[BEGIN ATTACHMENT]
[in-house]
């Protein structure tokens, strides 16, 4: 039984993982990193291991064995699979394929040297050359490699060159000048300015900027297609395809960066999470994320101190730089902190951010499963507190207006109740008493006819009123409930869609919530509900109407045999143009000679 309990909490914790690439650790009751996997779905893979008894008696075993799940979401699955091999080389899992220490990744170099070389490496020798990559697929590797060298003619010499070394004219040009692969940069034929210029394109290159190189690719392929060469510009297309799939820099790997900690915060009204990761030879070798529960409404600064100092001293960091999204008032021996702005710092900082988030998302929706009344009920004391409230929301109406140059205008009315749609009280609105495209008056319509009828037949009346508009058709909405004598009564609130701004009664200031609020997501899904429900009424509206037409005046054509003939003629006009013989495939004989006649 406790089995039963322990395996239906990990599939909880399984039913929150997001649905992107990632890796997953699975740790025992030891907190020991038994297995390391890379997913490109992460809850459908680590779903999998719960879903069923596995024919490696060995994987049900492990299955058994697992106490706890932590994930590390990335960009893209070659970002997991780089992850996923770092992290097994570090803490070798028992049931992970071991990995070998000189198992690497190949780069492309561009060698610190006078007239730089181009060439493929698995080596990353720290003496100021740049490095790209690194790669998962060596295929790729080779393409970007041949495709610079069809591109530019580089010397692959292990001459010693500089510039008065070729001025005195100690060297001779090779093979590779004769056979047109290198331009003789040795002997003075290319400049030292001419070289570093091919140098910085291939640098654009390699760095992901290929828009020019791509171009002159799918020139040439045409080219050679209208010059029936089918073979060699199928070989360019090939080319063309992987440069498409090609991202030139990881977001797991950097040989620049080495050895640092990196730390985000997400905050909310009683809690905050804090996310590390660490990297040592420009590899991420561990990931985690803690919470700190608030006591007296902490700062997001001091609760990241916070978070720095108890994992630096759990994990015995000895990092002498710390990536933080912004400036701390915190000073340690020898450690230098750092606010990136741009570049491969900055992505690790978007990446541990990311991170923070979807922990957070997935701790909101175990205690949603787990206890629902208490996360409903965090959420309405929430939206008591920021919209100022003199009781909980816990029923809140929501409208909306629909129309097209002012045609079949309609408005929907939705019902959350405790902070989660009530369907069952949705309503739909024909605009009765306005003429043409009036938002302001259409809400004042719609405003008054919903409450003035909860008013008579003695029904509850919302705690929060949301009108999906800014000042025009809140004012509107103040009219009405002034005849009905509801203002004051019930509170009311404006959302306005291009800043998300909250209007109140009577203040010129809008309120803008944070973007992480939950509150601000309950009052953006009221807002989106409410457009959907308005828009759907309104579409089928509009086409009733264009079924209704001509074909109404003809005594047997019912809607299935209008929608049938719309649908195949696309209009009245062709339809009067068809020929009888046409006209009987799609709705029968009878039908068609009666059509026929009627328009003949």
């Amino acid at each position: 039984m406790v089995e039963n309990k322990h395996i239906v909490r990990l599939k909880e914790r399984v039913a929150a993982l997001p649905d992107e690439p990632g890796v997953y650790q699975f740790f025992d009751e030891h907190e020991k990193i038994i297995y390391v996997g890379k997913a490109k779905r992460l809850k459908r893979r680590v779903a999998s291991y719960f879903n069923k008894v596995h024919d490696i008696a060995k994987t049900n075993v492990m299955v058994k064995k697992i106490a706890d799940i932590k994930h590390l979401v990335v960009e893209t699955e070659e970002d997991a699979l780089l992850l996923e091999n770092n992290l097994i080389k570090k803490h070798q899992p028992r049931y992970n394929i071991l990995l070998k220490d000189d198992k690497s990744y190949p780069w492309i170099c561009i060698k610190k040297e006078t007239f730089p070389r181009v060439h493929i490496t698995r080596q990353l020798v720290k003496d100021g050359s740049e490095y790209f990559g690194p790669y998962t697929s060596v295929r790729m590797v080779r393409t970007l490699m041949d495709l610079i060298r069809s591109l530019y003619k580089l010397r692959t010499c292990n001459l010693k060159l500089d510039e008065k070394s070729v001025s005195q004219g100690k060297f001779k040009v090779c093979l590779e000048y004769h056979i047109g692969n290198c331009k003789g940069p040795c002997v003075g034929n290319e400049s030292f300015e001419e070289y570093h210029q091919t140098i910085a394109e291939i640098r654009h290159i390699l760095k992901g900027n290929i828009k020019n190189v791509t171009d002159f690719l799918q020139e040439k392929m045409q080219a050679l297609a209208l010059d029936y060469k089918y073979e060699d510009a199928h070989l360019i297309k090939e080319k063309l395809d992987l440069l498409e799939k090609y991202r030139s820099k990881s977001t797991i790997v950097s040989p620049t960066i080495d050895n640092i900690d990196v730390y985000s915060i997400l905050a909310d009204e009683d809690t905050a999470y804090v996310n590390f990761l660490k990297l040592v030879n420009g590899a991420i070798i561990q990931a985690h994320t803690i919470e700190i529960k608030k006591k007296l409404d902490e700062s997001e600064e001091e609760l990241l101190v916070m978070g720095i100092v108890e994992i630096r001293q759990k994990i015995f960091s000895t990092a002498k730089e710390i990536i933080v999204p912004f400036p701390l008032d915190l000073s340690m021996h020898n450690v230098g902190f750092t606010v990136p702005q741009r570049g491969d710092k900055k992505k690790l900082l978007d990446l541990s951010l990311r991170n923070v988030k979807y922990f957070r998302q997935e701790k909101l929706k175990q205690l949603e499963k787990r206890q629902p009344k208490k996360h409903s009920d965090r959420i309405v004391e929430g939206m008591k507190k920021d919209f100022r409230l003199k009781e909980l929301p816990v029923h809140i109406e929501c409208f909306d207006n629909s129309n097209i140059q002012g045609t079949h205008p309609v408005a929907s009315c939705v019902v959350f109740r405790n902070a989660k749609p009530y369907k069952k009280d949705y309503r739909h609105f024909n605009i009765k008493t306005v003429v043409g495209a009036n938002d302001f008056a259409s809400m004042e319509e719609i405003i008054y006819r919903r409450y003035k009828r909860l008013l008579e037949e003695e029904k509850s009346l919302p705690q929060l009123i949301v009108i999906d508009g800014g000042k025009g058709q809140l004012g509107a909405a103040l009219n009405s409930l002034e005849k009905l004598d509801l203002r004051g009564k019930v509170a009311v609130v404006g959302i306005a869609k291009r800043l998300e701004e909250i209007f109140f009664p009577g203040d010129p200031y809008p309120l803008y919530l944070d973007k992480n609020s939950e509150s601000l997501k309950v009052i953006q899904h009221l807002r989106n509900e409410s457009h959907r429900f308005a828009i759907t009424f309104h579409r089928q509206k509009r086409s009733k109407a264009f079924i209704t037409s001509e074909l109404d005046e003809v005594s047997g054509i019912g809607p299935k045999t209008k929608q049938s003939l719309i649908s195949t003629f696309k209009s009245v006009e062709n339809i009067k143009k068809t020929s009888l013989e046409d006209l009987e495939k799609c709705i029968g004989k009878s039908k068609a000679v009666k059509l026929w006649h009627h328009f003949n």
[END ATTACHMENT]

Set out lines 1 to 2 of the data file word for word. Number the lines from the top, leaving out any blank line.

[in-house]
């Protein structure tokens, strides 16, 4: 039984993982990193291991064995699979394929040297050359490699060159000048300015900027297609395809960066999470994320101190730089902190951010499963507190207006109740008493006819009123409930869609919530509900109407045999143009000679 309990909490914790690439650790009751996997779905893979008894008696075993799940979401699955091999080389899992220490990744170099070389490496020798990559697929590797060298003619010499070394004219040009692969940069034929210029394109290159190189690719392929060469510009297309799939820099790997900690915060009204990761030879070798529960409404600064100092001293960091999204008032021996702005710092900082988030998302929706009344009920004391409230929301109406140059205008009315749609009280609105495209008056319509009828037949009346508009058709909405004598009564609130701004009664200031609020997501899904429900009424509206037409005046054509003939003629006009013989495939004989006649 406790089995039963322990395996239906990990599939909880399984039913929150997001649905992107990632890796997953699975740790025992030891907190020991038994297995390391890379997913490109992460809850459908680590779903999998719960879903069923596995024919490696060995994987049900492990299955058994697992106490706890932590994930590390990335960009893209070659970002997991780089992850996923770092992290097994570090803490070798028992049931992970071991990995070998000189198992690497190949780069492309561009060698610190006078007239730089181009060439493929698995080596990353720290003496100021740049490095790209690194790669998962060596295929790729080779393409970007041949495709610079069809591109530019580089010397692959292990001459010693500089510039008065070729001025005195100690060297001779090779093979590779004769056979047109290198331009003789040795002997003075290319400049030292001419070289570093091919140098910085291939640098654009390699760095992901290929828009020019791509171009002159799918020139040439045409080219050679209208010059029936089918073979060699199928070989360019090939080319063309992987440069498409090609991202030139990881977001797991950097040989620049080495050895640092990196730390985000997400905050909310009683809690905050804090996310590390660490990297040592420009590899991420561990990931985690803690919470700190608030006591007296902490700062997001001091609760990241916070978070720095108890994992630096759990994990015995000895990092002498710390990536933080912004400036701390915190000073340690020898450690230098750092606010990136741009570049491969900055992505690790978007990446541990990311991170923070979807922990957070997935701790909101175990205690949603787990206890629902208490996360409903965090959420309405929430939206008591920021919209100022003199009781909980816990029923809140929501409208909306629909129309097209002012045609079949309609408005929907939705019902959350405790902070989660009530369907069952949705309503739909024909605009009765306005003429043409009036938002302001259409809400004042719609405003008054919903409450003035909860008013008579003695029904509850919302705690929060949301009108999906800014000042025009809140004012509107103040009219009405002034005849009905509801203002004051019930509170009311404006959302306005291009800043998300909250209007109140009577203040010129809008309120803008944070973007992480939950509150601000309950009052953006009221807002989106409410457009959907308005828009759907309104579409089928509009086409009733264009079924209704001509074909109404003809005594047997019912809607299935209008929608049938719309649908195949696309209009009245062709339809009067068809020929009888046409006209009987799609709705029968009878039908068609009666059509026929009627328009003949």